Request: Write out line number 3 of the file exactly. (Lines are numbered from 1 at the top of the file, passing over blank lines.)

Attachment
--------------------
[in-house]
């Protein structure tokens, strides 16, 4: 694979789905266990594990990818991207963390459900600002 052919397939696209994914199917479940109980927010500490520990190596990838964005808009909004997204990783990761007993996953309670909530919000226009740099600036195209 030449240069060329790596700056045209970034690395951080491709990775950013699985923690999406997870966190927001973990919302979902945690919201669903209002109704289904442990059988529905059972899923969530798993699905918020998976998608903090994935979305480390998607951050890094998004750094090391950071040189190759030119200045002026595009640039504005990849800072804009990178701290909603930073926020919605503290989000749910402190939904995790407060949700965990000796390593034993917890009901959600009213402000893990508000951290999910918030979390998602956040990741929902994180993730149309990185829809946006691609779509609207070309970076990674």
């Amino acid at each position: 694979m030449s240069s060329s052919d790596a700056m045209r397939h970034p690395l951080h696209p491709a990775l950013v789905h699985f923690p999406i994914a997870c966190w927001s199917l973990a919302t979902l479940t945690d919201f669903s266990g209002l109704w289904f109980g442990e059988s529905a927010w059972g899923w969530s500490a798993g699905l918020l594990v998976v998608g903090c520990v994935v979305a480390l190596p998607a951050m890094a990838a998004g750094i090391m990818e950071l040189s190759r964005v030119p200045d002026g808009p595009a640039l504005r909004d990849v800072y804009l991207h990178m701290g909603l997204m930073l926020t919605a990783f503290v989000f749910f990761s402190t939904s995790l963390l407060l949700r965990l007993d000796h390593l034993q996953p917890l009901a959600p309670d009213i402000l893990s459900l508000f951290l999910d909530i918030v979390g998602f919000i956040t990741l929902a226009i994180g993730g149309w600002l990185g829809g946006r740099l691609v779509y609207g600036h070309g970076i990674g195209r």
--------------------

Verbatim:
């Amino acid at each position: 694979m030449s240069s060329s052919d790596a700056m045209r397939h970034p690395l951080h696209p491709a990775l950013v789905h699985f923690p999406i994914a997870c966190w927001s199917l973990a919302t979902l479940t945690d919201f669903s266990g209002l109704w289904f109980g442990e059988s529905a927010w059972g899923w969530s500490a798993g699905l918020l594990v998976v998608g903090c520990v994935v979305a480390l190596p998607a951050m890094a990838a998004g750094i090391m990818e950071l040189s190759r964005v030119p200045d002026g808009p595009a640039l504005r909004d990849v800072y804009l991207h990178m701290g909603l997204m930073l926020t919605a990783f503290v989000f749910f990761s402190t939904s995790l963390l407060l949700r965990l007993d000796h390593l034993q996953p917890l009901a959600p309670d009213i402000l893990s459900l508000f951290l999910d909530i918030v979390g998602f919000i956040t990741l929902a226009i994180g993730g149309w600002l990185g829809g946006r740099l691609v779509y609207g600036h070309g970076i990674g195209r």